The online world has created ‘access to more affordable, equitable and timely’ treatment provision, according to Dr Pepijn van de Ven

A diverse group of researchers and practitioners has long examined the online capability for the provision of remote medical treatment, but the current pandemic has greatly accelerated the process.

Dr Pepijn van de Ven, a senior lecturer in the Department of Electronic and Computer Engineering (ECE) at UL and course director on the Masters in Artificial Intelligence (AI), believes the smart use of technology in providing remote treatment is “so important”.

Dr van de Ven has been involved with the International Society for Research on Internet Interventions (ISRII) since 2013. The society brings together an enormously diverse group people from the health domain – global leaders in the field.

He got involved after participating in an EU project to develop technical solutions to support online delivered depression and anxiety interventions.

With technology starting to play a more important role in internet interventions due to advances in data science and machine learning, the UL academic was asked to join the ISRII board and recently took over the presidency of the group.

His own research is interested in the application of AI and machine learning to mobile sensing for biomedical applications with a particular focus on the area of eMental Health.

He explains that internet interventions is a catch all term for providing treatment remotely through a website, a mobile app, via SMS message or Zoom meeting – all of which have clearly seen an explosion of use in recent times.

Dr van de Ven explains.

Internet interventions are quite popular for mental disorders such as depression, anxiety, stress disorders and substance abuse disorders.

“However, internet interventions are certainly not limited to mental health - any intervention that includes a behavioural component is in
principle suitable for online delivery. Many disorders are caused by lifestyle and changing that using a behavioural intervention may be a very effective and cheap way of intervening.”

Dr van de Ven is currently involved in a large Australian study as a technical consultant looking at the ‘big six’ risk factors for chronic disease - poor diet, inadequate physical activity, sedentary behaviour, alcohol misuse, smoking and unhealthy sleep patterns - and how these effect children.

He says: “Although we already know that currently not all these behaviours can be accurately measured automatically,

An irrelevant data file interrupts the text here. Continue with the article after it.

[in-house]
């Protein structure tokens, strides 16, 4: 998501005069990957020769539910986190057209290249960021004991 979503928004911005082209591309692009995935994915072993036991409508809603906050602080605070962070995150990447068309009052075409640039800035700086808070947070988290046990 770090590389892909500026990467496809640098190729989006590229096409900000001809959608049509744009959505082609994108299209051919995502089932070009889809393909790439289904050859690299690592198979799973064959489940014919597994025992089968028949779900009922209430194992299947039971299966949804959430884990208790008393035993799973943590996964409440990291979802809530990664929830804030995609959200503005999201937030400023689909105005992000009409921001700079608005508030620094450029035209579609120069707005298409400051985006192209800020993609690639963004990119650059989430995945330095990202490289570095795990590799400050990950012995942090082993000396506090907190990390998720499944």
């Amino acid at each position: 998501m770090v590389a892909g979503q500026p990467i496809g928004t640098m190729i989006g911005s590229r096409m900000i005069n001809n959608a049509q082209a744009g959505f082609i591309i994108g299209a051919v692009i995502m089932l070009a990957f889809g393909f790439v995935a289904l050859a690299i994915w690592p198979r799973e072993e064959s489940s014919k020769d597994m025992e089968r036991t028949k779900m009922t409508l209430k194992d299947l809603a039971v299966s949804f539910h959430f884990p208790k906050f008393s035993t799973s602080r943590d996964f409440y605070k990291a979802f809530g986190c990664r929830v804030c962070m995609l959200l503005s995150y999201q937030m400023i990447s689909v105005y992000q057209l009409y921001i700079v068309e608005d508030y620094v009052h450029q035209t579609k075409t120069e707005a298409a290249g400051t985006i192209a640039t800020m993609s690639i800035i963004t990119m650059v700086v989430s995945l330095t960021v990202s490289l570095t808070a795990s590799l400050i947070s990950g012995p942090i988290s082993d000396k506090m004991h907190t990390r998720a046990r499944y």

there certainly is scope to intervene by measuring behaviours and then trying to address potential issues in young people
with appropriate internet interventions. I think this is a good example of why internet interventions, and smart use of technology in these interventions, are so important.”

The use of internet interventions has been crucial to the provision of care during the pandemic, Dr van de Ven explains.

“The obvious reason is that, with face-to-face contact suddenly near impossible, within months internet interventions became
the de-facto mode of treatment for many patients. So in this sense, the pandemic has given a boost to what I think was inevitable for economic reasons, as well as because of the lack of capacity in our health system.

“However, the pandemic has also resulted in a shockingly increased incidence in mental disorders, especially depression.

Some of our ISRII members have trained more than 1000 therapists in online delivery of mental health interventions in the space of a few months. This of course has been crucial in meeting the increased demand for such services,” he adds.

Dr van de Ven, who is training surgeons, accountants, designers, PhD students and others on the two year MSc in AI at UL – which is fully online – believes that the future for internet interventions is “bright” and that there is “more and more evidence that these interventions work”.

“We are currently involved in a large study in São Paulo, Brazil, in collaboration with the University of São Paulo,
King’s College London and the University of Bristol. In this study, health workers with generally secondary education and
minimal health training, provide a mental health intervention using a tablet-based system developed by UL,” he says.

“We have shown that this treatment is effective and much cheaper than a conventional intervention provided by trained specialists, such as psychologists and psychiatrists. Hence, our intervention could have an incredible impact on people’s lives, especially as all our participants live in São Paulo’s various favelas. They otherwise simply would not have access to adequate mental health services.

“There is a stigma around mental health, for many patients it is difficult to acknowledge their mental health issues to significant others or their GP. As a result, it may be more appealing to do online behavioural activation and problem solving therapy, two popular behavioural therapies, than to make the big step and schedule an appointment with a therapist.

“Technology has a massive role to play in this success. Smart phones have been dubbed the ‘therapist in your pocket’ and
can be used to better understand your behavioural patterns, including risk behaviours, and even mood. As such, they may
be able to offer you snippets of interventions exactly when and where these are most important to you.

“This of course brings with it the extremely important responsibility of ensuring that this data is not, and cannot be abused. This is a larger theme in data science, and particularly artificial intelligence and machine learning. But just like machine learning is here to stay, I believe internet interventions are here to stay, and here to create access to more affordable, more equitable and more timely interventions for all of us.”
- Alan Owens